Tips for Mothers Returning to Work after a Career Gap

With all of the inherent demands of being a mother thinking about returning to work after a career gap can seem daunting. It can be difficult to even know where to start. There are several tips that can make the transition a little bit easier.

Resume Builder

One of the first things that you will need in order to apply for jobs is a newly refreshed resume. In order to be the best fit for the job, you must sell yourself to a potential employer. Even if you are looking to be self-employed there are strong benefits to having a high quality resume that details how your unique knowledge, skills, and abilities make you the best person for the job.

Every mother that has stayed at home knows that doing laundry and cooking supper are only minor details that make up your day. There are other relevant things that you most likely have spent your time doing that are transferable job skills, even if they weren’t paid job tasks. Here are just a few things that can be listed on a resume, in order to show leadership skills, organizational skills, and the motivation to follow up on ensuring the plan is achieved.

  • If you took charge of a Girls Scout or Campfire group, you can list it as having participated in a leadership role.
  • Consider using any volunteer work that you might have participated in as a means to show your team building skills such as, Meals on Wheels food delivery, Boys & Girls Club reading books, or work with a religious organization.
  • Also think about any consulting times when you were utilized for your expertise in any given field. Again, just because they did not write you a cheque doesn’t mean that it wasn’t valuable experience gained. Having provided qualified consulting would be an advantageous ticked box on a resume.

The Interview

Whether you will be self-employed or dipping your toes into the pool of the workforce, tackling the interview can be nauseating to say the least. You might be concerned about how to answer questions about the gap in employment history while you stayed at home with the kids. But take comfort in knowing the real question that potential employers want answered, is whether you can do the job and whether your job skills have withered in the absence of work.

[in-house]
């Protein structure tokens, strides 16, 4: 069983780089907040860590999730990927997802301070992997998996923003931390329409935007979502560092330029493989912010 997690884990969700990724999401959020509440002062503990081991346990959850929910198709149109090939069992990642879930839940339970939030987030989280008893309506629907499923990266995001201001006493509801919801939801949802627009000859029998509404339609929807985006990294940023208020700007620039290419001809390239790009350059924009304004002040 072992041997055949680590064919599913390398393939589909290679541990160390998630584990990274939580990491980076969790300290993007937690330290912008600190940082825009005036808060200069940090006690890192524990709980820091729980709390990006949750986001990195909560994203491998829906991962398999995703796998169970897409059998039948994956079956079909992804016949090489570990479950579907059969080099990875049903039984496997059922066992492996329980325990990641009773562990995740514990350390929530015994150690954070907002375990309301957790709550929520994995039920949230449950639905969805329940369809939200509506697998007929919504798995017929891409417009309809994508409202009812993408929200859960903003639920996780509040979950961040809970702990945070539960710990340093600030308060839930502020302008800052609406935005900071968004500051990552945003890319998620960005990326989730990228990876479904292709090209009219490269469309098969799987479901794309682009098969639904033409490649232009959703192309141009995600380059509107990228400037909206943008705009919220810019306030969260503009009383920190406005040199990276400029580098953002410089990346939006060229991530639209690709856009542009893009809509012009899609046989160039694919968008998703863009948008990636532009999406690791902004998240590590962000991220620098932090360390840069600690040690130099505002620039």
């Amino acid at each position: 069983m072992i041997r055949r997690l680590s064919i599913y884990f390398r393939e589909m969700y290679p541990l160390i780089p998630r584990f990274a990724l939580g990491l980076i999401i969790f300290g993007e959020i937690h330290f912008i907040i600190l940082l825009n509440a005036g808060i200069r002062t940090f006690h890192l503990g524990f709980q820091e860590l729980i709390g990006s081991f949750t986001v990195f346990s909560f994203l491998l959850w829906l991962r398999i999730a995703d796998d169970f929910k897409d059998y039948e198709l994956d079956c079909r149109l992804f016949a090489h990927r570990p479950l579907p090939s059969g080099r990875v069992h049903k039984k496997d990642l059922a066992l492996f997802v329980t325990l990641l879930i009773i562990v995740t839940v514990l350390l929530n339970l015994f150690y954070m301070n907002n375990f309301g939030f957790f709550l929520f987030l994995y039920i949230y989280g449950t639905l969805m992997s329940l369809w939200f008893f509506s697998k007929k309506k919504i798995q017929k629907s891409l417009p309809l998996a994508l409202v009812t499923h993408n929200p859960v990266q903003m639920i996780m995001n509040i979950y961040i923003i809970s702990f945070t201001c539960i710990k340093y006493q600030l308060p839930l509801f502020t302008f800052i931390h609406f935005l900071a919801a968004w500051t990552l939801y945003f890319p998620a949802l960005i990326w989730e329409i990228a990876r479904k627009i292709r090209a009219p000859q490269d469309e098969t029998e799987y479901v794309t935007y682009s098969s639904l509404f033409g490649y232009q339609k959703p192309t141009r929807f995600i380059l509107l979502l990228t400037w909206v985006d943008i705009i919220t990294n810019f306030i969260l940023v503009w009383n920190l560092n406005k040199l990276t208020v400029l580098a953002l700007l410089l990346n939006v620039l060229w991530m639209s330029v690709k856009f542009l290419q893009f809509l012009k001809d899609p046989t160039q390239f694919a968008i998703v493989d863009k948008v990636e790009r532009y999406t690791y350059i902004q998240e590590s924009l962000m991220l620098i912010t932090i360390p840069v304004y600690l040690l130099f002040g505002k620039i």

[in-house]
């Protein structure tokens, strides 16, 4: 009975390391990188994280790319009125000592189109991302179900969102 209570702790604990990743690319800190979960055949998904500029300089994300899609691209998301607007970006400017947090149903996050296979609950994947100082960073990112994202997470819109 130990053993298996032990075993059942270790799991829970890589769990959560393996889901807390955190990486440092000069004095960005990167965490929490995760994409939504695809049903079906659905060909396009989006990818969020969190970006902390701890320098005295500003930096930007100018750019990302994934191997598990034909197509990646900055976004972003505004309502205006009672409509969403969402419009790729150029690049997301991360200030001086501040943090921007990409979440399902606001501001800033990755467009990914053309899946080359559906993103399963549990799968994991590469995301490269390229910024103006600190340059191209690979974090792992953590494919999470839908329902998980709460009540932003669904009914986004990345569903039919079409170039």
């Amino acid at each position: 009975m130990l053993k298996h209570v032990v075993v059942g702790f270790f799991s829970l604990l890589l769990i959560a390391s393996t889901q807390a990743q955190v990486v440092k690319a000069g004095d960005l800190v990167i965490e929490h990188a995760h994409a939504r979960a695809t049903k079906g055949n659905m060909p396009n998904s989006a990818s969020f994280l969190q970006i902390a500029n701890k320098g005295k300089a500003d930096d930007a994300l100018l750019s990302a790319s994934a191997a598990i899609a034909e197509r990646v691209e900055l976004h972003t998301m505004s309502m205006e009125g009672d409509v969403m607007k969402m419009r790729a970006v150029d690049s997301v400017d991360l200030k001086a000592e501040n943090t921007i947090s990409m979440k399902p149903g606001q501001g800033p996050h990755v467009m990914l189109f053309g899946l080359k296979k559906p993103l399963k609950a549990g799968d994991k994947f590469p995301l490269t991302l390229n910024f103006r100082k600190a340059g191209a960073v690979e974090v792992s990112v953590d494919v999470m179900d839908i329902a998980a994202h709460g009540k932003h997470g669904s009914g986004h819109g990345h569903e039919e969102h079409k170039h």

It might be even scarier if you are seeking to change the field of work that you have worked in before. Fortunately, preparing for it can make a huge difference. Make sure you find a recent list of ‘Most Asked Interview Questions’ on-line (easy to Google), write your answer for each one down and practice with a friend or fellow job seeker.


Getting along with Co-workers

Now that you have landed the job, all your prayers may appear answered, right? Wrong. You might just find your working environment quite unbearable and wish you went back to your former situation. The workplace contains the most horrible people from conniving colleagues to authoritarian bosses.

Some of these people will think of you as an unnecessary addition to the workforce and you will often hear them whispering behind your back that you would have been better off as a stay-at-home mother as opposed to your professional ones. Take heart and know that their hostility towards you will soon die down. Being a mother is a hugely valuable job, no matter what anyone else thinks about that and it does bring many skills.  You may want to click here and learn more on how to deal with such elements.

Getting ready for returning to work after a career gap can be scary. It can be nerve racking to think of what questions you might be asked or whether they will see you as being the best person for the job. However, with the information listed above, it can make things go a little bit smoother for a mother returning to work.

Author: Sharaz Zaman from GM professional accountants

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